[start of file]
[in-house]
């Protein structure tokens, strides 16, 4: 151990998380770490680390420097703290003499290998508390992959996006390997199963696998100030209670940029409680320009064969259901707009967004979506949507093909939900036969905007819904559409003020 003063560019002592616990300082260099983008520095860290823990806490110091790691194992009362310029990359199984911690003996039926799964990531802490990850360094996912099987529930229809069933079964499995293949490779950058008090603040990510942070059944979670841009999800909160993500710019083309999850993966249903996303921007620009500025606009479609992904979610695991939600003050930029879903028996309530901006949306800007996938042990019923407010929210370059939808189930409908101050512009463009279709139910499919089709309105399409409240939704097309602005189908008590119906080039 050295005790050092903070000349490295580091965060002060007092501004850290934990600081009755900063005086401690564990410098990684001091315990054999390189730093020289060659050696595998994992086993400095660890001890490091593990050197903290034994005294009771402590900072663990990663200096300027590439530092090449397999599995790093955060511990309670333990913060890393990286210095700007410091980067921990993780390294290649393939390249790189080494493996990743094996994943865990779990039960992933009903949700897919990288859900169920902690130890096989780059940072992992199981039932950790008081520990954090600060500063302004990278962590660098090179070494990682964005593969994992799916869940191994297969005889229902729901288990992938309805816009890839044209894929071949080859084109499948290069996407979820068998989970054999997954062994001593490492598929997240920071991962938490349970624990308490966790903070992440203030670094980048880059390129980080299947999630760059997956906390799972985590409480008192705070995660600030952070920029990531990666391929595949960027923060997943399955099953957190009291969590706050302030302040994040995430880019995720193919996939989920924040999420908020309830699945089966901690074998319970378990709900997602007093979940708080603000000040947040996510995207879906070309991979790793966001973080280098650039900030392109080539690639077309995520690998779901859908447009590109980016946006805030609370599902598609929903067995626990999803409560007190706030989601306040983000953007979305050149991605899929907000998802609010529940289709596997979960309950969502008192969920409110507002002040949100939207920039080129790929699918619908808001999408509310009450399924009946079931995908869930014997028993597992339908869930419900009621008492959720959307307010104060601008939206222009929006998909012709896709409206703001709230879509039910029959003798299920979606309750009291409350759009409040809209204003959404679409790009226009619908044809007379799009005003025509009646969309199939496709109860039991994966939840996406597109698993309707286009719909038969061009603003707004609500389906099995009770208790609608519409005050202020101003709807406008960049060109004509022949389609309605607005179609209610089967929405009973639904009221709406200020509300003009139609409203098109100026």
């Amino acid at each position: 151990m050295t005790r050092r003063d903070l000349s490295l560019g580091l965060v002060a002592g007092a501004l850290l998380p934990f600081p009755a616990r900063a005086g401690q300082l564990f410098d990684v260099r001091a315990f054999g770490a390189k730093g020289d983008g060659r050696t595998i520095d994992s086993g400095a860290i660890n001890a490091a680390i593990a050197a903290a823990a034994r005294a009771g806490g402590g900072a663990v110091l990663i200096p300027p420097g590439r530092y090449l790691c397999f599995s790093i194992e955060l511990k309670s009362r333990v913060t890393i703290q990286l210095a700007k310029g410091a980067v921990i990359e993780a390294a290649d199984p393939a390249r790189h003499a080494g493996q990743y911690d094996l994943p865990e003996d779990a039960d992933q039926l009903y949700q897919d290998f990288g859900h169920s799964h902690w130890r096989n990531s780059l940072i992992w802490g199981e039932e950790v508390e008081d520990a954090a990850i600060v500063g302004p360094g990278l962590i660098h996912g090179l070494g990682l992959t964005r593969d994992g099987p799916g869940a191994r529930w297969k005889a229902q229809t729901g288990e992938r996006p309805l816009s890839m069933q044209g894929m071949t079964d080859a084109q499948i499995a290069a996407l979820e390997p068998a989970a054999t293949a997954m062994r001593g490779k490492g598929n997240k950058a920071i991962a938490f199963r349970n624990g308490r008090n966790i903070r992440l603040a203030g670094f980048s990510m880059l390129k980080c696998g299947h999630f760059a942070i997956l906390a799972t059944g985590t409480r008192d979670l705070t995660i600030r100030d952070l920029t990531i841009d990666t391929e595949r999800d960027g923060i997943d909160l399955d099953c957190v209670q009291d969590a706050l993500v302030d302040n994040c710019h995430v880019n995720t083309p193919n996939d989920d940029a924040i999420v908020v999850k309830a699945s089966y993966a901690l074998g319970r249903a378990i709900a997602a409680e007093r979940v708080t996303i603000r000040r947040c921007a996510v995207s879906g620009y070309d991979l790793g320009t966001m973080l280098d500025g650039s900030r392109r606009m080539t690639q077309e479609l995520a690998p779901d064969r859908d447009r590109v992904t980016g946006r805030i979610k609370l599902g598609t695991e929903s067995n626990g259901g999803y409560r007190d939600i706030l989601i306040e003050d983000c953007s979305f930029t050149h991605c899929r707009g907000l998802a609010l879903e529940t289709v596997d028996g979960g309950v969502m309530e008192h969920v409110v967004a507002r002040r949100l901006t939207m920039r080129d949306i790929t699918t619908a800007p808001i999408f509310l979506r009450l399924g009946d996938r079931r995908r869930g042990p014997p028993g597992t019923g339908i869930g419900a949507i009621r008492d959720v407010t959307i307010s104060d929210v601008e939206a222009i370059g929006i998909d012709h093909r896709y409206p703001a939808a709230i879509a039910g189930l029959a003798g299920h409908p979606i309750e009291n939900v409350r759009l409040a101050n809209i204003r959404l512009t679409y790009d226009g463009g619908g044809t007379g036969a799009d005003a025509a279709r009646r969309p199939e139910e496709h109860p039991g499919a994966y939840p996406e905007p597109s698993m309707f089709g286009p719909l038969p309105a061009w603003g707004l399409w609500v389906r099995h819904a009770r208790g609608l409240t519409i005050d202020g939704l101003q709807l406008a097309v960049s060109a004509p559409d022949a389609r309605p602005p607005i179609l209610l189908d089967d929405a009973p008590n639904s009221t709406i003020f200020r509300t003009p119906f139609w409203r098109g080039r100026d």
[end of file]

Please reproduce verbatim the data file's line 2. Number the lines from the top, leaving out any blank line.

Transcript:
């Protein structure tokens, strides 16, 4: 151990998380770490680390420097703290003499290998508390992959996006390997199963696998100030209670940029409680320009064969259901707009967004979506949507093909939900036969905007819904559409003020 003063560019002592616990300082260099983008520095860290823990806490110091790691194992009362310029990359199984911690003996039926799964990531802490990850360094996912099987529930229809069933079964499995293949490779950058008090603040990510942070059944979670841009999800909160993500710019083309999850993966249903996303921007620009500025606009479609992904979610695991939600003050930029879903028996309530901006949306800007996938042990019923407010929210370059939808189930409908101050512009463009279709139910499919089709309105399409409240939704097309602005189908008590119906080039 050295005790050092903070000349490295580091965060002060007092501004850290934990600081009755900063005086401690564990410098990684001091315990054999390189730093020289060659050696595998994992086993400095660890001890490091593990050197903290034994005294009771402590900072663990990663200096300027590439530092090449397999599995790093955060511990309670333990913060890393990286210095700007410091980067921990993780390294290649393939390249790189080494493996990743094996994943865990779990039960992933009903949700897919990288859900169920902690130890096989780059940072992992199981039932950790008081520990954090600060500063302004990278962590660098090179070494990682964005593969994992799916869940191994297969005889229902729901288990992938309805816009890839044209894929071949080859084109499948290069996407979820068998989970054999997954062994001593490492598929997240920071991962938490349970624990308490966790903070992440203030670094980048880059390129980080299947999630760059997956906390799972985590409480008192705070995660600030952070920029990531990666391929595949960027923060997943399955099953957190009291969590706050302030302040994040995430880019995720193919996939989920924040999420908020309830699945089966901690074998319970378990709900997602007093979940708080603000000040947040996510995207879906070309991979790793966001973080280098650039900030392109080539690639077309995520690998779901859908447009590109980016946006805030609370599902598609929903067995626990999803409560007190706030989601306040983000953007979305050149991605899929907000998802609010529940289709596997979960309950969502008192969920409110507002002040949100939207920039080129790929699918619908808001999408509310009450399924009946079931995908869930014997028993597992339908869930419900009621008492959720959307307010104060601008939206222009929006998909012709896709409206703001709230879509039910029959003798299920979606309750009291409350759009409040809209204003959404679409790009226009619908044809007379799009005003025509009646969309199939496709109860039991994966939840996406597109698993309707286009719909038969061009603003707004609500389906099995009770208790609608519409005050202020101003709807406008960049060109004509022949389609309605607005179609209610089967929405009973639904009221709406200020509300003009139609409203098109100026």